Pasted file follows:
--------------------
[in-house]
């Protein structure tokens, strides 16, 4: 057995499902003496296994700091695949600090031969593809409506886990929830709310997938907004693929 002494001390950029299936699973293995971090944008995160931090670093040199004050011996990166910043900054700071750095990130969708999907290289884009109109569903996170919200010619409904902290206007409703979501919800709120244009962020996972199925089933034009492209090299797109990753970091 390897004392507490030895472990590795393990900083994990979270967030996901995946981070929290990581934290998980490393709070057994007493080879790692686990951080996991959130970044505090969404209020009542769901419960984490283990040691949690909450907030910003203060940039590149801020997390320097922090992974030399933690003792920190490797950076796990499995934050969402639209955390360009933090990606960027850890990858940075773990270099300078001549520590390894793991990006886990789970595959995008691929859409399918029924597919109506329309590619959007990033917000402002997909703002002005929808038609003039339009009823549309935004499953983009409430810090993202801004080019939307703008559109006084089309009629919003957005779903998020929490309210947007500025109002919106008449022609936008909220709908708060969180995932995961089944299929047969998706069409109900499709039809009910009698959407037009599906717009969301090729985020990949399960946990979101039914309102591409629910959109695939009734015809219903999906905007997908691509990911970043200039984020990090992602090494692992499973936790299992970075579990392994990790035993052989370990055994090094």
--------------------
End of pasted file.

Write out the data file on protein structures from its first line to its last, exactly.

[in-house]
């Protein structure tokens, strides 16, 4: 057995499902003496296994700091695949600090031969593809409506886990929830709310997938907004693929 002494001390950029299936699973293995971090944008995160931090670093040199004050011996990166910043900054700071750095990130969708999907290289884009109109569903996170919200010619409904902290206007409703979501919800709120244009962020996972199925089933034009492209090299797109990753970091 390897004392507490030895472990590795393990900083994990979270967030996901995946981070929290990581934290998980490393709070057994007493080879790692686990951080996991959130970044505090969404209020009542769901419960984490283990040691949690909450907030910003203060940039590149801020997390320097922090992974030399933690003792920190490797950076796990499995934050969402639209955390360009933090990606960027850890990858940075773990270099300078001549520590390894793991990006886990789970595959995008691929859409399918029924597919109506329309590619959007990033917000402002997909703002002005929808038609003039339009009823549309935004499953983009409430810090993202801004080019939307703008559109006084089309009629919003957005779903998020929490309210947007500025109002919106008449022609936008909220709908708060969180995932995961089944299929047969998706069409109900499709039809009910009698959407037009599906717009969301090729985020990949399960946990979101039914309102591409629910959109695939009734015809219903999906905007997908691509990911970043200039984020990090992602090494692992499973936790299992970075579990392994990790035993052989370990055994090094």